months; at the end of that time the man would be still less able to earn even a few pence. The need of a superannuation fund was so obvious that Mr. Abrahams rose and suggested to the men that they should start one, adding that if they would support the movement he would provide all the money necessary for founding it. The men received the suggestion with cheers, and raising Mr. Abrahams aloft, carried him round the room. Finding that the 'busmen would appreciate a fund of the nature he had suggested, he set to work to start one. His first step was to instruct two men in the employ of the London General Omnibus Company to apply for a week's leave, so that they might go all over London to ask the 'busmen to appoint a man from each district to represent them on the committee. The two men obtained the necessary leave, Mr. Abrahams paying them their usual wages, and expenses, while away from work. The first general meeting was held at the Horse Shoe. Six hundred and thirty 'busmen were present, and £40 was collected from them in subscriptions. Mr. Abrahams, who was in the chair, presented the fund, on behalf of Messrs. Barnato, with 250. From that day the Omnibus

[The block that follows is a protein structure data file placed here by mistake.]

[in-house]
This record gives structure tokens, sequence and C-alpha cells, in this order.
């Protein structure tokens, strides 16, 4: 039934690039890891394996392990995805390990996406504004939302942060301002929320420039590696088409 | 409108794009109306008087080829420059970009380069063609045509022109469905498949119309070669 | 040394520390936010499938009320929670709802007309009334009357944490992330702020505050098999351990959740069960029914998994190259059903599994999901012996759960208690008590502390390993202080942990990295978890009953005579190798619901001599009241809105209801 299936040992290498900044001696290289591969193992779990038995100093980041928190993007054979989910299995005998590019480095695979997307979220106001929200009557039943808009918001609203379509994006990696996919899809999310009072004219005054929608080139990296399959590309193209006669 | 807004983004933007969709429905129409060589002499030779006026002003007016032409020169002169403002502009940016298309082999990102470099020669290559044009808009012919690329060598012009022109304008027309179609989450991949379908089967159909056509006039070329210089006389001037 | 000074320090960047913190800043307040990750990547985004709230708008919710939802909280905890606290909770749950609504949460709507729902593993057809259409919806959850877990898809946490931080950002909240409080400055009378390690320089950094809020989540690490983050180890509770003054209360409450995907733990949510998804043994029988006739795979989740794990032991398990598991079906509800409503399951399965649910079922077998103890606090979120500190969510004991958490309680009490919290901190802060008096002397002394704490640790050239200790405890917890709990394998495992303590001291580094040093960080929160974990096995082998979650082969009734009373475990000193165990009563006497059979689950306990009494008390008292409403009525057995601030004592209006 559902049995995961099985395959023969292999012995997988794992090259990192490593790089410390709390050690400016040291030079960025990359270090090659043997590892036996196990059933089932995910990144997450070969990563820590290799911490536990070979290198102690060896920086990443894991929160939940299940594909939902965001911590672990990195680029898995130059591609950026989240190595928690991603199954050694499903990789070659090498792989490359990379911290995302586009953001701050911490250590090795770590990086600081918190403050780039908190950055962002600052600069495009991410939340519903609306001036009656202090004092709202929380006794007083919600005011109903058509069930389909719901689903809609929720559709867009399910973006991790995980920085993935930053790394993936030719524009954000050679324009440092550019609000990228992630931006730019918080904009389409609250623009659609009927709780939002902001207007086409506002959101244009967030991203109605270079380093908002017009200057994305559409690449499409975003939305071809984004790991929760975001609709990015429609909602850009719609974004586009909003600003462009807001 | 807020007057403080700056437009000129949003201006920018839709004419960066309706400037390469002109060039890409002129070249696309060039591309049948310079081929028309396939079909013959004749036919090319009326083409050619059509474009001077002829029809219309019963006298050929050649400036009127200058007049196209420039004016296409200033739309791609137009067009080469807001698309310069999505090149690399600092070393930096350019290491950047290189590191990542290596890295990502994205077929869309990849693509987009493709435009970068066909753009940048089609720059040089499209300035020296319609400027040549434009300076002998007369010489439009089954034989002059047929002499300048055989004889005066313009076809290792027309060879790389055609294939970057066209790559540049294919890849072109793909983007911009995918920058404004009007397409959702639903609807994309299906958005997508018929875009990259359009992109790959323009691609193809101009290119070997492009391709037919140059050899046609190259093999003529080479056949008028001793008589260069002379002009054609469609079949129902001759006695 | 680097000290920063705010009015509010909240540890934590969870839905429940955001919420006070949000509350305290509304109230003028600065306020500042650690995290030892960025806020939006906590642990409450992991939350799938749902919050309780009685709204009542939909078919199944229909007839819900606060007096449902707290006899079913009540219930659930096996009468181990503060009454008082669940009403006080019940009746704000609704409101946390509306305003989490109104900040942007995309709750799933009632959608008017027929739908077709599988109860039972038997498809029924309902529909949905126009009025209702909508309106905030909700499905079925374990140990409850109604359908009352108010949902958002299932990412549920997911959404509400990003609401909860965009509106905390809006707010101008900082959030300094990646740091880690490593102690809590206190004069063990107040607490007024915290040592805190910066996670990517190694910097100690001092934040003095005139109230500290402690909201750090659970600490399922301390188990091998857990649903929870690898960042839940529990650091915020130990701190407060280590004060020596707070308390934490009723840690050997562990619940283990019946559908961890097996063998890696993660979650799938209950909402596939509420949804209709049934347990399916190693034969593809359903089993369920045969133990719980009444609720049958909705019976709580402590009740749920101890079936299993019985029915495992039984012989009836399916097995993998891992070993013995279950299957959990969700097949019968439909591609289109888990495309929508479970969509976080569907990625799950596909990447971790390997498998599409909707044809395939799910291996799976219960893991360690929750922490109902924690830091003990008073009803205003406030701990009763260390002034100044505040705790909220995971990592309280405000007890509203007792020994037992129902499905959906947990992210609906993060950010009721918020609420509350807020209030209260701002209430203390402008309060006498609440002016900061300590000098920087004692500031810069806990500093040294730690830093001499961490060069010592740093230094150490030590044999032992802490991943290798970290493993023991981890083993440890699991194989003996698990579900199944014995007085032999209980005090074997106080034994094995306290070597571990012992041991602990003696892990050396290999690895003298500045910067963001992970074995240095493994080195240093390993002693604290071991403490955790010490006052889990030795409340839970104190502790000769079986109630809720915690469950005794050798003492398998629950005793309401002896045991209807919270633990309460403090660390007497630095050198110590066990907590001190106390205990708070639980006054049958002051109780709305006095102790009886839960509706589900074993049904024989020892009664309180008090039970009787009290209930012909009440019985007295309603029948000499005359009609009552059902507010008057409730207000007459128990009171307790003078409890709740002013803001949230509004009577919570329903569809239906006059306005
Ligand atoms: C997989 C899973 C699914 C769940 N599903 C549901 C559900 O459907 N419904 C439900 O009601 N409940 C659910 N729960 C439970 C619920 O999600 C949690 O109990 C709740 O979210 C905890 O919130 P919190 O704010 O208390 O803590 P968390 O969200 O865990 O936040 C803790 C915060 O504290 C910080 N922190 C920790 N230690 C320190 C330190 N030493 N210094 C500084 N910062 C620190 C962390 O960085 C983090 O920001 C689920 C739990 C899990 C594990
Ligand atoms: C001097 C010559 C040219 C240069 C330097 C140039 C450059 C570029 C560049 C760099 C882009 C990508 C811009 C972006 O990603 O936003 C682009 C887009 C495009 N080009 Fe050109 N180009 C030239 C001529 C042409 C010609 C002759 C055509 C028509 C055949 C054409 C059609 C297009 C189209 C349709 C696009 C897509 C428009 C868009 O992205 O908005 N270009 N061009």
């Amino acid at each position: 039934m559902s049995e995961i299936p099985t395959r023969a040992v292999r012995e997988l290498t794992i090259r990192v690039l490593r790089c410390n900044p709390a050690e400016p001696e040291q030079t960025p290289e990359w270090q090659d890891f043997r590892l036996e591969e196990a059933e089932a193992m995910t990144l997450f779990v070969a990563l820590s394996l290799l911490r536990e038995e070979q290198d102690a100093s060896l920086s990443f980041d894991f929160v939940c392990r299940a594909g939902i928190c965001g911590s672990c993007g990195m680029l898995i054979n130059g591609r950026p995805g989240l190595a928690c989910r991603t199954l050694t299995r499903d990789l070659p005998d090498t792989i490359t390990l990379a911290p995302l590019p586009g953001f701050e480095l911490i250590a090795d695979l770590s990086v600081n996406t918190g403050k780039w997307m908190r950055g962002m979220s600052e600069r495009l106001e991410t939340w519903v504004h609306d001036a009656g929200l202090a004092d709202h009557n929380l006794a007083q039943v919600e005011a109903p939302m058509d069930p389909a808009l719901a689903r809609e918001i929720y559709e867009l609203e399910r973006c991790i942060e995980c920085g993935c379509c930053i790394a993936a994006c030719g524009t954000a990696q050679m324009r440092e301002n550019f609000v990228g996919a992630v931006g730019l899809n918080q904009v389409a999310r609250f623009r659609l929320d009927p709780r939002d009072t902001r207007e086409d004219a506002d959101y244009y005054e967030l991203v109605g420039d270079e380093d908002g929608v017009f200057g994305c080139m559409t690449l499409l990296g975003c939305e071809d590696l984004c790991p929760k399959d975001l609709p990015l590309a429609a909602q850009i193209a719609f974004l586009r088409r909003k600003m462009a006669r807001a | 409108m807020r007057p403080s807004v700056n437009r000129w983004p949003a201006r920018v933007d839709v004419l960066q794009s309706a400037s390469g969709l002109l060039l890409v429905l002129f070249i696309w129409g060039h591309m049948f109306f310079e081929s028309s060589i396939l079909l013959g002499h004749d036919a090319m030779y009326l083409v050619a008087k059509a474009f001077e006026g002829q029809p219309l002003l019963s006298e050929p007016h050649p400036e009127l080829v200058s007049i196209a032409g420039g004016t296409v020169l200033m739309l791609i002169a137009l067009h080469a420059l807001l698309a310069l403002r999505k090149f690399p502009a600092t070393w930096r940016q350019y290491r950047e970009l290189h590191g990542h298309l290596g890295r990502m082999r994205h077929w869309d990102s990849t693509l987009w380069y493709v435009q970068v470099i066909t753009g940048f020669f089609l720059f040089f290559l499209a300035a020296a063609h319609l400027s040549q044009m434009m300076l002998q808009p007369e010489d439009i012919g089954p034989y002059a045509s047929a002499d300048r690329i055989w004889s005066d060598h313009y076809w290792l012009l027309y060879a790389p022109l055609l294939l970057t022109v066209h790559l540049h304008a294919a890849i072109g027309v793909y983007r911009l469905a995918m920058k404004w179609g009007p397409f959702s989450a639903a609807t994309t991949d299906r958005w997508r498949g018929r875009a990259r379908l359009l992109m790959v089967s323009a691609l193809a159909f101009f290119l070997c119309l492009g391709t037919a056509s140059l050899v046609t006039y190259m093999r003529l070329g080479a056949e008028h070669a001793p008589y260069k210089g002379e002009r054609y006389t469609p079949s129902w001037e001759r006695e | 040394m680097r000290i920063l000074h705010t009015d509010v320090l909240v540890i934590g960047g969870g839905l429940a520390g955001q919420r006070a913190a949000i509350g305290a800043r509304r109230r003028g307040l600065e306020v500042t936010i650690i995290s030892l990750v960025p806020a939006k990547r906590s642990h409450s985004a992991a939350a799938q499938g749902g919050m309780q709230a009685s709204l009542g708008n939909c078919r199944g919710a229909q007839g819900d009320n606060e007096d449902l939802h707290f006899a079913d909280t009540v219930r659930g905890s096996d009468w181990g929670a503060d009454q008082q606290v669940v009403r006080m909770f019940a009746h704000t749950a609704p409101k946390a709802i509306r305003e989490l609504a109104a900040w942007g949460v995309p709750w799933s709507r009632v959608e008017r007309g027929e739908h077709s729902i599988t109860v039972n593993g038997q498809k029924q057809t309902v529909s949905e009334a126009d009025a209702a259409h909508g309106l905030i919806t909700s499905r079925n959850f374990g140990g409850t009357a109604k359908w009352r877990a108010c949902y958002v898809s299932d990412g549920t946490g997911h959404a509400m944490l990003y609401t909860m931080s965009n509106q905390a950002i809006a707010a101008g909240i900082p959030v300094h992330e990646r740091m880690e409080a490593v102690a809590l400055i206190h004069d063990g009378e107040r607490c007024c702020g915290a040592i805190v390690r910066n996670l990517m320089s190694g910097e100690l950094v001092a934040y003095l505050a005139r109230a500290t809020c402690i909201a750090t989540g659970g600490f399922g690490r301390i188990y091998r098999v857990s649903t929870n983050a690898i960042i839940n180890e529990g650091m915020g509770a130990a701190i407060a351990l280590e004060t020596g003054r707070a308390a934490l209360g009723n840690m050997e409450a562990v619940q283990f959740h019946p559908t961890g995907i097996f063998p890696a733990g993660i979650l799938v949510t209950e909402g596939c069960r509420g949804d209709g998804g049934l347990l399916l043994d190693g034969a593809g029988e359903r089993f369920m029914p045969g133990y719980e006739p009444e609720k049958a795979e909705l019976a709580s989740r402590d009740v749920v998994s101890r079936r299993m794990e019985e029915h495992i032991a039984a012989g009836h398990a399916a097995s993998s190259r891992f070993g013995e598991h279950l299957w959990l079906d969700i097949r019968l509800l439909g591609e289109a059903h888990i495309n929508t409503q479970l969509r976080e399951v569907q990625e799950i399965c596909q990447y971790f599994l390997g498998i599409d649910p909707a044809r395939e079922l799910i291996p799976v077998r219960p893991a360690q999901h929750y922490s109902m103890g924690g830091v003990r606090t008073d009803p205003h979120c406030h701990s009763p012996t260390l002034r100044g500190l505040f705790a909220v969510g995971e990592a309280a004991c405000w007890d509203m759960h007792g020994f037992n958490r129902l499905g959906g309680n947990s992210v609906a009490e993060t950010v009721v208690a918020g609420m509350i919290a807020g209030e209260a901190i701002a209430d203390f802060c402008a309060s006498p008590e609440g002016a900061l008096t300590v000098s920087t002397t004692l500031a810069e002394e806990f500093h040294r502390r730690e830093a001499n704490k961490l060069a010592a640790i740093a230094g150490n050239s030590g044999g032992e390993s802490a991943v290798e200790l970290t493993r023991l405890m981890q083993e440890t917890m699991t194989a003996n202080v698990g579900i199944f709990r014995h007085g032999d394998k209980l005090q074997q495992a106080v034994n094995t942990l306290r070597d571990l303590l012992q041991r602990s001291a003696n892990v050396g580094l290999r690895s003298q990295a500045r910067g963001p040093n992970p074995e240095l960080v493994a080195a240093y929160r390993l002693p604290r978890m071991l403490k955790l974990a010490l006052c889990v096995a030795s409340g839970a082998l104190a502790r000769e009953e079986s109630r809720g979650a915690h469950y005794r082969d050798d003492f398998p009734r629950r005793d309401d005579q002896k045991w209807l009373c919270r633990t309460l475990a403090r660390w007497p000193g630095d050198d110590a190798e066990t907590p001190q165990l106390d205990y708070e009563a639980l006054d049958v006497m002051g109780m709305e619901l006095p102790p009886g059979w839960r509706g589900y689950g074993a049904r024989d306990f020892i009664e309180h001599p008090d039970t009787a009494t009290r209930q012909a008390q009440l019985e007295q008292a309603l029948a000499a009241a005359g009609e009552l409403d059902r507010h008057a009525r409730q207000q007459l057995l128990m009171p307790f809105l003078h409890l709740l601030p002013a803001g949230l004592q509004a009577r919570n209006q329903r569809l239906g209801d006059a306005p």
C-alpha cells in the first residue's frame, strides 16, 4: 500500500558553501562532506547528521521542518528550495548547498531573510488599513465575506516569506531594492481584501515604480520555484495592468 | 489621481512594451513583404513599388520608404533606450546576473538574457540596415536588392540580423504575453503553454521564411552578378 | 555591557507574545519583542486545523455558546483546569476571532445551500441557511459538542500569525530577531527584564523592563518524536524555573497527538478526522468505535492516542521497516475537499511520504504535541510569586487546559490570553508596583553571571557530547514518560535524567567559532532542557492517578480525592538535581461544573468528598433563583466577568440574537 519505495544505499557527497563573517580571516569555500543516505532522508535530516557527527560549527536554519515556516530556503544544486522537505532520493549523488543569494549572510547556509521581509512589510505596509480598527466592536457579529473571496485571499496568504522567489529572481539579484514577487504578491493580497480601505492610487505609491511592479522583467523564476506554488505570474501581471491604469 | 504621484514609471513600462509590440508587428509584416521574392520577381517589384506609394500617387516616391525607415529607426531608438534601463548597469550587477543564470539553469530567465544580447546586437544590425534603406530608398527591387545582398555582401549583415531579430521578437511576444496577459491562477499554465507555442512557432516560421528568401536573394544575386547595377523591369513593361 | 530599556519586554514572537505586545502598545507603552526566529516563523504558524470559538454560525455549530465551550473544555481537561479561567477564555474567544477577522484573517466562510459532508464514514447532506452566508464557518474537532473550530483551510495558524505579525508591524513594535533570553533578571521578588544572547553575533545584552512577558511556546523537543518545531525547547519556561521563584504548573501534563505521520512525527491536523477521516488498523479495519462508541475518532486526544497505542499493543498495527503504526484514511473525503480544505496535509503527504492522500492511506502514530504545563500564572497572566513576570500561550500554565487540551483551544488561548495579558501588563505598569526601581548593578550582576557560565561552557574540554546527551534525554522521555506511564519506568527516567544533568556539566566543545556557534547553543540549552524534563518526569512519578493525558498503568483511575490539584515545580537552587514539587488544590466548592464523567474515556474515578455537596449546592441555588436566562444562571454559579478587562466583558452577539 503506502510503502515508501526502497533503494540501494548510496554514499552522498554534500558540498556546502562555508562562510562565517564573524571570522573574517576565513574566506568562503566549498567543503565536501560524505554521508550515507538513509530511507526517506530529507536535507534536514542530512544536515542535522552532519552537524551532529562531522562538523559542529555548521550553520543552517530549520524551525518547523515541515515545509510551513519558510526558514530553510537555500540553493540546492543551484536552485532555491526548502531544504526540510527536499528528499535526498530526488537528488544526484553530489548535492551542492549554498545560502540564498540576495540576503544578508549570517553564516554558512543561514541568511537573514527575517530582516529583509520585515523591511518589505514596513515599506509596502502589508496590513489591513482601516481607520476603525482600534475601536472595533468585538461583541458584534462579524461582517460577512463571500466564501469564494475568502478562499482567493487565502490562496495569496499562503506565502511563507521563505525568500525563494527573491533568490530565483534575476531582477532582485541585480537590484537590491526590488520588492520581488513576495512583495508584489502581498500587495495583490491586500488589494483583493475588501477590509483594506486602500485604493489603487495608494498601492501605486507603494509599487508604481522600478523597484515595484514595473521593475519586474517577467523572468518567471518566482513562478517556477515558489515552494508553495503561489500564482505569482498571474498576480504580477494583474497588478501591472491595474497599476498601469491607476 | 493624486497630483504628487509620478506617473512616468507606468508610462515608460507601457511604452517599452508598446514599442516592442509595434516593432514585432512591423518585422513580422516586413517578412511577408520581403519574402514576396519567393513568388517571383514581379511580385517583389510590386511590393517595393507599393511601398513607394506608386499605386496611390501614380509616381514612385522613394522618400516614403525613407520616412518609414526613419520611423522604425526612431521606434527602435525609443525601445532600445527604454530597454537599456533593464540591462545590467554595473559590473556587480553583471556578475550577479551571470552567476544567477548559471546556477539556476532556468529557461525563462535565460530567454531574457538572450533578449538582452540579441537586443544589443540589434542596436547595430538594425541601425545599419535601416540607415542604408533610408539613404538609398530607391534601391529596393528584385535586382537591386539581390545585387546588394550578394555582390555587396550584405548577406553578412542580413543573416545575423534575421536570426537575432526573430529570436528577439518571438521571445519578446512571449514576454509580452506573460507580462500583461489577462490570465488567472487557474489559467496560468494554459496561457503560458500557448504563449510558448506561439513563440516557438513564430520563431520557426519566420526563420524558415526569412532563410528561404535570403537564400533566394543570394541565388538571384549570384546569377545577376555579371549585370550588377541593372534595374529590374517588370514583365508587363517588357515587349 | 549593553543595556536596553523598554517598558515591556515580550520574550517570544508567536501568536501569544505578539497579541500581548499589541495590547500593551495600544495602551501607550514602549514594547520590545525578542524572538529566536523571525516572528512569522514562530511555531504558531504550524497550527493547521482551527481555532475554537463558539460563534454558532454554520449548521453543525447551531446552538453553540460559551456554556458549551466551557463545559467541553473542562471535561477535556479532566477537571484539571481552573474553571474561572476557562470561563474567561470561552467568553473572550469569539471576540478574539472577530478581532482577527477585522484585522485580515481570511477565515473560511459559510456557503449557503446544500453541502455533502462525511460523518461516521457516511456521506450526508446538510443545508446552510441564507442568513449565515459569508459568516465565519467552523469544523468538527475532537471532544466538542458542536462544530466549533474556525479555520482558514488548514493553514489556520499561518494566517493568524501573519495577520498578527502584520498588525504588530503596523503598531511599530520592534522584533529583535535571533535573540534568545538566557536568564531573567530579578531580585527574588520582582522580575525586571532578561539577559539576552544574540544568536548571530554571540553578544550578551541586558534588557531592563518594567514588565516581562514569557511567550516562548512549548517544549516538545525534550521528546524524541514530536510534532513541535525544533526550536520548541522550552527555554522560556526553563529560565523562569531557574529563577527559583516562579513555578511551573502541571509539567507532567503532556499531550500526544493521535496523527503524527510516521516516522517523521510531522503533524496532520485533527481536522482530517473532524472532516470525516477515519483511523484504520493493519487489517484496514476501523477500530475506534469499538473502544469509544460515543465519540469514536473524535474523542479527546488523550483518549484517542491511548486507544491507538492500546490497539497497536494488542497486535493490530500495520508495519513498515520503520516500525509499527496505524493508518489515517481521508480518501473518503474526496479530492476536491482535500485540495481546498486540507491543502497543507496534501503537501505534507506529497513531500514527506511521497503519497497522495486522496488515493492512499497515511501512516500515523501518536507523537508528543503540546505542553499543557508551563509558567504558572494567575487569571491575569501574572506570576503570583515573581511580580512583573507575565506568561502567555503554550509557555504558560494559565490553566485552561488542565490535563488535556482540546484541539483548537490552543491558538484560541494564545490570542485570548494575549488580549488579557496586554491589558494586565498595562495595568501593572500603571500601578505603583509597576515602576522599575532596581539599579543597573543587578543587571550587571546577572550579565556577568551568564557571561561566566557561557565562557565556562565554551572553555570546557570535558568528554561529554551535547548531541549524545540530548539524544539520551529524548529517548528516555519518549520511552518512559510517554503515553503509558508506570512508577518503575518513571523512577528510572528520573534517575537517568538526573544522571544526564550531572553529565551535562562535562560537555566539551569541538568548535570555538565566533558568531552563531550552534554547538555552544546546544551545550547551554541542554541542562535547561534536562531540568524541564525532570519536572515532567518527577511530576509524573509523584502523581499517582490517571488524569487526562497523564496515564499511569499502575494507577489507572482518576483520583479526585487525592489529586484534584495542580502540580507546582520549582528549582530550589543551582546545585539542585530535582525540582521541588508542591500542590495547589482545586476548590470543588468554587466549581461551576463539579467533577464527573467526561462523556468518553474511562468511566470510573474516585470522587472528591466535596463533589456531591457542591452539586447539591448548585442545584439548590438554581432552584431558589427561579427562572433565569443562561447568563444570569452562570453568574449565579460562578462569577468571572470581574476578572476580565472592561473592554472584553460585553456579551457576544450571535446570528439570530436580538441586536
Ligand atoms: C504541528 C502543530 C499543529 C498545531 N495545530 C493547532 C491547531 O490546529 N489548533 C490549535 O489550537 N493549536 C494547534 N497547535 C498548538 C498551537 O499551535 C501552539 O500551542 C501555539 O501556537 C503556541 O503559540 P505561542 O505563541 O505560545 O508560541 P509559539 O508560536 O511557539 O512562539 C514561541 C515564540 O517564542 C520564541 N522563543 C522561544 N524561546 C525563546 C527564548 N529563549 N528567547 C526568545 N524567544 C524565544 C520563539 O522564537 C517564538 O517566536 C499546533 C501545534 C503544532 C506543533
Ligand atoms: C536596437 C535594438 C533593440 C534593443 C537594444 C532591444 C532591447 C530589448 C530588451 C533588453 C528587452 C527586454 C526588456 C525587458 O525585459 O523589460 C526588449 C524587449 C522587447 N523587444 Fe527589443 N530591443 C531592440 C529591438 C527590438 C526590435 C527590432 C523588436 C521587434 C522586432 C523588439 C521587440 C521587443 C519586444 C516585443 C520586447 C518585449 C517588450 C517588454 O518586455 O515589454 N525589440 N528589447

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Omnibuses and Cabs